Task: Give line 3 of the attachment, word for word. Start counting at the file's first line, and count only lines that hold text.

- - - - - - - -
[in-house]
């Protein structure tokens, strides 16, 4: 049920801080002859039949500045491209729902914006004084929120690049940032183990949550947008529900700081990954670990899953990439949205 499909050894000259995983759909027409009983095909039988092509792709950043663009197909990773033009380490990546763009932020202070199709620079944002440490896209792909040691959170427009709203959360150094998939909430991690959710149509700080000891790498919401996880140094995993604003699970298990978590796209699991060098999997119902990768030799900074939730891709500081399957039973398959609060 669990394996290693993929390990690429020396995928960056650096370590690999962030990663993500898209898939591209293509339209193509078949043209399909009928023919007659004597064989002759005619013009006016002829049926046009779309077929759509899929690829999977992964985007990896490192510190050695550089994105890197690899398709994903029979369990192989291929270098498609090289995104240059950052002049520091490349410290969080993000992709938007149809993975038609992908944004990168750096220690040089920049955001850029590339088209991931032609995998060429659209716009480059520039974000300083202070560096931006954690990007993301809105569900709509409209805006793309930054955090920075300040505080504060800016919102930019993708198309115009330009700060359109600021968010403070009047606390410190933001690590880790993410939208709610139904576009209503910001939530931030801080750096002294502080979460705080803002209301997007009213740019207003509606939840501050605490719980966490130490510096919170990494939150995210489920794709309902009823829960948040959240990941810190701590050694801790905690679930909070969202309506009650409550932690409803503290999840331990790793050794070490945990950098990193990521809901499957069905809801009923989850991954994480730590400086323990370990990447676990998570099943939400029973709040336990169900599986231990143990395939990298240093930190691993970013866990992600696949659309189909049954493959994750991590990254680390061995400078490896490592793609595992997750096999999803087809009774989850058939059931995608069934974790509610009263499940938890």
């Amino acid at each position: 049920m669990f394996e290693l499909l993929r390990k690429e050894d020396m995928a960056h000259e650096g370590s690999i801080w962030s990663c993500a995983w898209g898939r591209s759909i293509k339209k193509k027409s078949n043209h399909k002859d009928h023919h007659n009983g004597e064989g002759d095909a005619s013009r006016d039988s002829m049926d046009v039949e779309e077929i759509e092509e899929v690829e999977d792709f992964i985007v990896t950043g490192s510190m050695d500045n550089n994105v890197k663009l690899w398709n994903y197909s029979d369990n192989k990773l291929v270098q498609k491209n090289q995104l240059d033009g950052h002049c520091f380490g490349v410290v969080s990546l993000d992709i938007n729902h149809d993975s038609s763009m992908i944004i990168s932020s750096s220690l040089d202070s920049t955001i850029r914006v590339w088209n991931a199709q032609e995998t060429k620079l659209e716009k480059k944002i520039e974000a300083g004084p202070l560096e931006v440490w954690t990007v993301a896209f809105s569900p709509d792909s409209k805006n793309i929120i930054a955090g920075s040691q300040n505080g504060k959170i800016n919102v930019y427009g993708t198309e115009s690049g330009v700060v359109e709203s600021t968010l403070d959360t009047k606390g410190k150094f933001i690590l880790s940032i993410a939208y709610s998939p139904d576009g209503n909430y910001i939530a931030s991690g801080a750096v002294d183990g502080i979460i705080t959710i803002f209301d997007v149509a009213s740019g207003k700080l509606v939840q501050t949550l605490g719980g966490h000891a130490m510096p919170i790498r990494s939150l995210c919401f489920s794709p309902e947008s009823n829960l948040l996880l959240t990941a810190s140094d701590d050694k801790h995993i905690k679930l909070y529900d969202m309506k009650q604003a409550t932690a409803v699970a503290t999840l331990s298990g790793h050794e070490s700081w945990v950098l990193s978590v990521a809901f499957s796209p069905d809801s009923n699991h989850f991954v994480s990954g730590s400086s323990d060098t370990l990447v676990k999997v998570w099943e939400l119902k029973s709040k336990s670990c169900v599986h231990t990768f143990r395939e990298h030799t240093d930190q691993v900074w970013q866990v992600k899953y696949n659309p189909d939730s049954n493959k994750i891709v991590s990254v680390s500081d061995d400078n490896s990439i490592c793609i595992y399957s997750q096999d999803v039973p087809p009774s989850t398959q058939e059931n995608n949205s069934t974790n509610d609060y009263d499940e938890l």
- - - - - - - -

């Amino acid at each position: 049920m669990f394996e290693l499909l993929r390990k690429e050894d020396m995928a960056h000259e650096g370590s690999i801080w962030s990663c993500a995983w898209g898939r591209s759909i293509k339209k193509k027409s078949n043209h399909k002859d009928h023919h007659n009983g004597e064989g002759d095909a005619s013009r006016d039988s002829m049926d046009v039949e779309e077929i759509e092509e899929v690829e999977d792709f992964i985007v990896t950043g490192s510190m050695d500045n550089n994105v890197k663009l690899w398709n994903y197909s029979d369990n192989k990773l291929v270098q498609k491209n090289q995104l240059d033009g950052h002049c520091f380490g490349v410290v969080s990546l993000d992709i938007n729902h149809d993975s038609s763009m992908i944004i990168s932020s750096s220690l040089d202070s920049t955001i850029r914006v590339w088209n991931a199709q032609e995998t060429k620079l659209e716009k480059k944002i520039e974000a300083g004084p202070l560096e931006v440490w954690t990007v993301a896209f809105s569900p709509d792909s409209k805006n793309i929120i930054a955090g920075s040691q300040n505080g504060k959170i800016n919102v930019y427009g993708t198309e115009s690049g330009v700060v359109e709203s600021t968010l403070d959360t009047k606390g410190k150094f933001i690590l880790s940032i993410a939208y709610s998939p139904d576009g209503n909430y910001i939530a931030s991690g801080a750096v002294d183990g502080i979460i705080t959710i803002f209301d997007v149509a009213s740019g207003k700080l509606v939840q501050t949550l605490g719980g966490h000891a130490m510096p919170i790498r990494s939150l995210c919401f489920s794709p309902e947008s009823n829960l948040l996880l959240t990941a810190s140094d701590d050694k801790h995993i905690k679930l909070y529900d969202m309506k009650q604003a409550t932690a409803v699970a503290t999840l331990s298990g790793h050794e070490s700081w945990v950098l990193s978590v990521a809901f499957s796209p069905d809801s009923n699991h989850f991954v994480s990954g730590s400086s323990d060098t370990l990447v676990k999997v998570w099943e939400l119902k029973s709040k336990s670990c169900v599986h231990t990768f143990r395939e990298h030799t240093d930190q691993v900074w970013q866990v992600k899953y696949n659309p189909d939730s049954n493959k994750i891709v991590s990254v680390s500081d061995d400078n490896s990439i490592c793609i595992y399957s997750q096999d999803v039973p087809p009774s989850t398959q058939e059931n995608n949205s069934t974790n509610d609060y009263d499940e938890l």